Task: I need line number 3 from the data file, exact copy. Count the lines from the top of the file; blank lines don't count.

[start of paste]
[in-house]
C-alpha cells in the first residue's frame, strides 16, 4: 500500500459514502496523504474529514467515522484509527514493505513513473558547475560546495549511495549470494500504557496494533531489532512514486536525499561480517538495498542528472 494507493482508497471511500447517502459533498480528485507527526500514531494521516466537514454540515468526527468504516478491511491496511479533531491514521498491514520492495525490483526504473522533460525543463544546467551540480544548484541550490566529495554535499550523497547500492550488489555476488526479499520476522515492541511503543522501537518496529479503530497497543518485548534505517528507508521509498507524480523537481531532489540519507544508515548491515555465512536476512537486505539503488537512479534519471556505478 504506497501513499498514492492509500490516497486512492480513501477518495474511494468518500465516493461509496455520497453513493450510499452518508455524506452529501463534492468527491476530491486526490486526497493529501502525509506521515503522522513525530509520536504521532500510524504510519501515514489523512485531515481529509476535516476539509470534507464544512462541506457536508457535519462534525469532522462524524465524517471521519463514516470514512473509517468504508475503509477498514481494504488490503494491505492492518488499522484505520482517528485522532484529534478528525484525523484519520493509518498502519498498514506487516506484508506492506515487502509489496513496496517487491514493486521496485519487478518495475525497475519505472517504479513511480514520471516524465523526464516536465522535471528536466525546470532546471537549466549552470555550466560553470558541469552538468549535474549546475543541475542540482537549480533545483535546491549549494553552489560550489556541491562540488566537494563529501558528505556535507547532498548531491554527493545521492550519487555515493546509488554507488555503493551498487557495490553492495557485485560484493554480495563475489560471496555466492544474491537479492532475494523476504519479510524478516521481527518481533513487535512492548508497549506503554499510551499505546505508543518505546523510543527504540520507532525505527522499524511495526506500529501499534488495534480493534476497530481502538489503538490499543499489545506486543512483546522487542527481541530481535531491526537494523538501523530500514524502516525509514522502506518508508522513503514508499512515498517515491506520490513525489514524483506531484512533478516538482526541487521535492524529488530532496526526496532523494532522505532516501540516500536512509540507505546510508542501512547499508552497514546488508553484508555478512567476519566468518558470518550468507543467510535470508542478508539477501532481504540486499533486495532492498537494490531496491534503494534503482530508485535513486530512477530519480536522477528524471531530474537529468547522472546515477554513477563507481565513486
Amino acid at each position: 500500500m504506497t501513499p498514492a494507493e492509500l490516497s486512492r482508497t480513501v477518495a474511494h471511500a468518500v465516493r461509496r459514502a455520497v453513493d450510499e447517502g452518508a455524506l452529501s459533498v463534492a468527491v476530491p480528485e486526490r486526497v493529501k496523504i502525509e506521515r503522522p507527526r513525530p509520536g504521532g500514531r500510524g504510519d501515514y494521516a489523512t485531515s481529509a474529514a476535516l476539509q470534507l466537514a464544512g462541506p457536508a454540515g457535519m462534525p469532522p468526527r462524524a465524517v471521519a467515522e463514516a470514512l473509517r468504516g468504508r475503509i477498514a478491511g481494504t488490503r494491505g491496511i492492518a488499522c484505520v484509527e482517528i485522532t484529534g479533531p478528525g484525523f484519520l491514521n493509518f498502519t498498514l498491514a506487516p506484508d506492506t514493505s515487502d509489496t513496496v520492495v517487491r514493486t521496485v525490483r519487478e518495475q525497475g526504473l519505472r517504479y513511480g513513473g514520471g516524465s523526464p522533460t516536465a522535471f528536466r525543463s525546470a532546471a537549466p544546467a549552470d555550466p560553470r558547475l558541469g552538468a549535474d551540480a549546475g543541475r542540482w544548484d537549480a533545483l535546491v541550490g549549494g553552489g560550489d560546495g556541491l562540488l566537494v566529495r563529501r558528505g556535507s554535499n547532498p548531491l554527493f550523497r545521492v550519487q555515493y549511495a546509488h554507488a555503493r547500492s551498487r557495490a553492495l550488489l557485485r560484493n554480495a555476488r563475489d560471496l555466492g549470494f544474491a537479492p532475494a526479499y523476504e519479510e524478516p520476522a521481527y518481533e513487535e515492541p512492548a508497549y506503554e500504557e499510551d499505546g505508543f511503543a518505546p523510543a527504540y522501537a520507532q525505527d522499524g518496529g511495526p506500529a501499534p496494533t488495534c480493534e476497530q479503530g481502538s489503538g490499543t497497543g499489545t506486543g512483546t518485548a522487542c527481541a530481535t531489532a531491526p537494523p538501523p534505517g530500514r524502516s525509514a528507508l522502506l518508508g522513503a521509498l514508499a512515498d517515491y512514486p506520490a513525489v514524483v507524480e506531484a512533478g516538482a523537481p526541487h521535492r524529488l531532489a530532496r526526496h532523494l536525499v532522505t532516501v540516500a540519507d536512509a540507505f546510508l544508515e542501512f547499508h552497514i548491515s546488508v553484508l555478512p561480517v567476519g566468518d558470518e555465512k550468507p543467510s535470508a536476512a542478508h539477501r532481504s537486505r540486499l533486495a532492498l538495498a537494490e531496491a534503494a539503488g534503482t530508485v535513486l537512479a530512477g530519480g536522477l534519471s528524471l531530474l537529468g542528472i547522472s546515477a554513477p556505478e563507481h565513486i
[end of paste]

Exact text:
Amino acid at each position: 500500500m504506497t501513499p498514492a494507493e492509500l490516497s486512492r482508497t480513501v477518495a474511494h471511500a468518500v465516493r461509496r459514502a455520497v453513493d450510499e447517502g452518508a455524506l452529501s459533498v463534492a468527491v476530491p480528485e486526490r486526497v493529501k496523504i502525509e506521515r503522522p507527526r513525530p509520536g504521532g500514531r500510524g504510519d501515514y494521516a489523512t485531515s481529509a474529514a476535516l476539509q470534507l466537514a464544512g462541506p457536508a454540515g457535519m462534525p469532522p468526527r462524524a465524517v471521519a467515522e463514516a470514512l473509517r468504516g468504508r475503509i477498514a478491511g481494504t488490503r494491505g491496511i492492518a488499522c484505520v484509527e482517528i485522532t484529534g479533531p478528525g484525523f484519520l491514521n493509518f498502519t498498514l498491514a506487516p506484508d506492506t514493505s515487502d509489496t513496496v520492495v517487491r514493486t521496485v525490483r519487478e518495475q525497475g526504473l519505472r517504479y513511480g513513473g514520471g516524465s523526464p522533460t516536465a522535471f528536466r525543463s525546470a532546471a537549466p544546467a549552470d555550466p560553470r558547475l558541469g552538468a549535474d551540480a549546475g543541475r542540482w544548484d537549480a533545483l535546491v541550490g549549494g553552489g560550489d560546495g556541491l562540488l566537494v566529495r563529501r558528505g556535507s554535499n547532498p548531491l554527493f550523497r545521492v550519487q555515493y549511495a546509488h554507488a555503493r547500492s551498487r557495490a553492495l550488489l557485485r560484493n554480495a555476488r563475489d560471496l555466492g549470494f544474491a537479492p532475494a526479499y523476504e519479510e524478516p520476522a521481527y518481533e513487535e515492541p512492548a508497549y506503554e500504557e499510551d499505546g505508543f511503543a518505546p523510543a527504540y522501537a520507532q525505527d522499524g518496529g511495526p506500529a501499534p496494533t488495534c480493534e476497530q479503530g481502538s489503538g490499543t497497543g499489545t506486543g512483546t518485548a522487542c527481541a530481535t531489532a531491526p537494523p538501523p534505517g530500514r524502516s525509514a528507508l522502506l518508508g522513503a521509498l514508499a512515498d517515491y512514486p506520490a513525489v514524483v507524480e506531484a512533478g516538482a523537481p526541487h521535492r524529488l531532489a530532496r526526496h532523494l536525499v532522505t532516501v540516500a540519507d536512509a540507505f546510508l544508515e542501512f547499508h552497514i548491515s546488508v553484508l555478512p561480517v567476519g566468518d558470518e555465512k550468507p543467510s535470508a536476512a542478508h539477501r532481504s537486505r540486499l533486495a532492498l538495498a537494490e531496491a534503494a539503488g534503482t530508485v535513486l537512479a530512477g530519480g536522477l534519471s528524471l531530474l537529468g542528472i547522472s546515477a554513477p556505478e563507481h565513486i